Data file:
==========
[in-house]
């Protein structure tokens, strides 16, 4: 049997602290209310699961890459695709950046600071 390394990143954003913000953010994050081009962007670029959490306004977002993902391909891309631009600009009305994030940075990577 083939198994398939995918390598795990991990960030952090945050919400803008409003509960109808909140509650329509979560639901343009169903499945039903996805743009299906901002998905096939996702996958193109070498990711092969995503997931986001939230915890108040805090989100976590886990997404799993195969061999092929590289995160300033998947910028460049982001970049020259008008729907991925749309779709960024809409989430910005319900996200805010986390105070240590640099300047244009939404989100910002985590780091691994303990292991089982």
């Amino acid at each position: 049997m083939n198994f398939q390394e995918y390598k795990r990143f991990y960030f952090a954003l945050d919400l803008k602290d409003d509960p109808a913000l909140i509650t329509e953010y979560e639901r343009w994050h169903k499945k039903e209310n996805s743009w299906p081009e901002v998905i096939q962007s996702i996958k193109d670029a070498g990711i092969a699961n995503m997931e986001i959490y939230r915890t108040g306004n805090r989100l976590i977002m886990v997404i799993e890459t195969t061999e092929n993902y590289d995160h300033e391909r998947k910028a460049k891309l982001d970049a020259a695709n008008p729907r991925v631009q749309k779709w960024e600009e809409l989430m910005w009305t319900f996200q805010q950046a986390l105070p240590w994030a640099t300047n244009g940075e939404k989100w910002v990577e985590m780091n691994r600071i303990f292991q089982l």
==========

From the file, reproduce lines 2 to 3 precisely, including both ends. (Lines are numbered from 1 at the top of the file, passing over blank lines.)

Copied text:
């Protein structure tokens, strides 16, 4: 049997602290209310699961890459695709950046600071 390394990143954003913000953010994050081009962007670029959490306004977002993902391909891309631009600009009305994030940075990577 083939198994398939995918390598795990991990960030952090945050919400803008409003509960109808909140509650329509979560639901343009169903499945039903996805743009299906901002998905096939996702996958193109070498990711092969995503997931986001939230915890108040805090989100976590886990997404799993195969061999092929590289995160300033998947910028460049982001970049020259008008729907991925749309779709960024809409989430910005319900996200805010986390105070240590640099300047244009939404989100910002985590780091691994303990292991089982």
């Amino acid at each position: 049997m083939n198994f398939q390394e995918y390598k795990r990143f991990y960030f952090a954003l945050d919400l803008k602290d409003d509960p109808a913000l909140i509650t329509e953010y979560e639901r343009w994050h169903k499945k039903e209310n996805s743009w299906p081009e901002v998905i096939q962007s996702i996958k193109d670029a070498g990711i092969a699961n995503m997931e986001i959490y939230r915890t108040g306004n805090r989100l976590i977002m886990v997404i799993e890459t195969t061999e092929n993902y590289d995160h300033e391909r998947k910028a460049k891309l982001d970049a020259a695709n008008p729907r991925v631009q749309k779709w960024e600009e809409l989430m910005w009305t319900f996200q805010q950046a986390l105070p240590w994030a640099t300047n244009g940075e939404k989100w910002v990577e985590m780091n691994r600071i303990f292991q089982l």